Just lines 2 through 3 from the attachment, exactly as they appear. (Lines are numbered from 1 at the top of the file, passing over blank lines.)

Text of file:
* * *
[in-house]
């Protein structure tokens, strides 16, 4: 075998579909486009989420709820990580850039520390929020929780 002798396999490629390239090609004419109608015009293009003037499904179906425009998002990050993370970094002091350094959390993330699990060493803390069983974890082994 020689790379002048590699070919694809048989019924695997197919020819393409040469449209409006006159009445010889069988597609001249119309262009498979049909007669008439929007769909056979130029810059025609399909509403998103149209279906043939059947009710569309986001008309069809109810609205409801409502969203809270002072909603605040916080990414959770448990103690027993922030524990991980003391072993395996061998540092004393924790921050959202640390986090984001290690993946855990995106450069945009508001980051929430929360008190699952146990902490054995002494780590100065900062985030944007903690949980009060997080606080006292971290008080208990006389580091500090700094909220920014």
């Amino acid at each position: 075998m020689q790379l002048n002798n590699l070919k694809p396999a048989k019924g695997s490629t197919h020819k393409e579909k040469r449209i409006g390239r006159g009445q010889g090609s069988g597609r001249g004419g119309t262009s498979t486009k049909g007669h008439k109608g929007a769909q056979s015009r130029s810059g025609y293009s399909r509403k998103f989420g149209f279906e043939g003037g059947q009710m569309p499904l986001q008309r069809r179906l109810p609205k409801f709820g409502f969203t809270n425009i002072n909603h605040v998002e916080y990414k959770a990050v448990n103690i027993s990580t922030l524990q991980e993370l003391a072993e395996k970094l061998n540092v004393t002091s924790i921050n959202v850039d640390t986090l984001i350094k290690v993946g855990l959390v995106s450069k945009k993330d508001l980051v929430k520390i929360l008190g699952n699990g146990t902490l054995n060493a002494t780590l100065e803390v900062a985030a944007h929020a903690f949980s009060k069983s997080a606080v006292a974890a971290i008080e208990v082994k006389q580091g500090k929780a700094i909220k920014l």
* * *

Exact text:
């Protein structure tokens, strides 16, 4: 075998579909486009989420709820990580850039520390929020929780 002798396999490629390239090609004419109608015009293009003037499904179906425009998002990050993370970094002091350094959390993330699990060493803390069983974890082994 020689790379002048590699070919694809048989019924695997197919020819393409040469449209409006006159009445010889069988597609001249119309262009498979049909007669008439929007769909056979130029810059025609399909509403998103149209279906043939059947009710569309986001008309069809109810609205409801409502969203809270002072909603605040916080990414959770448990103690027993922030524990991980003391072993395996061998540092004393924790921050959202640390986090984001290690993946855990995106450069945009508001980051929430929360008190699952146990902490054995002494780590100065900062985030944007903690949980009060997080606080006292971290008080208990006389580091500090700094909220920014």
């Amino acid at each position: 075998m020689q790379l002048n002798n590699l070919k694809p396999a048989k019924g695997s490629t197919h020819k393409e579909k040469r449209i409006g390239r006159g009445q010889g090609s069988g597609r001249g004419g119309t262009s498979t486009k049909g007669h008439k109608g929007a769909q056979s015009r130029s810059g025609y293009s399909r509403k998103f989420g149209f279906e043939g003037g059947q009710m569309p499904l986001q008309r069809r179906l109810p609205k409801f709820g409502f969203t809270n425009i002072n909603h605040v998002e916080y990414k959770a990050v448990n103690i027993s990580t922030l524990q991980e993370l003391a072993e395996k970094l061998n540092v004393t002091s924790i921050n959202v850039d640390t986090l984001i350094k290690v993946g855990l959390v995106s450069k945009k993330d508001l980051v929430k520390i929360l008190g699952n699990g146990t902490l054995n060493a002494t780590l100065e803390v900062a985030a944007h929020a903690f949980s009060k069983s997080a606080v006292a974890a971290i008080e208990v082994k006389q580091g500090k929780a700094i909220k920014l």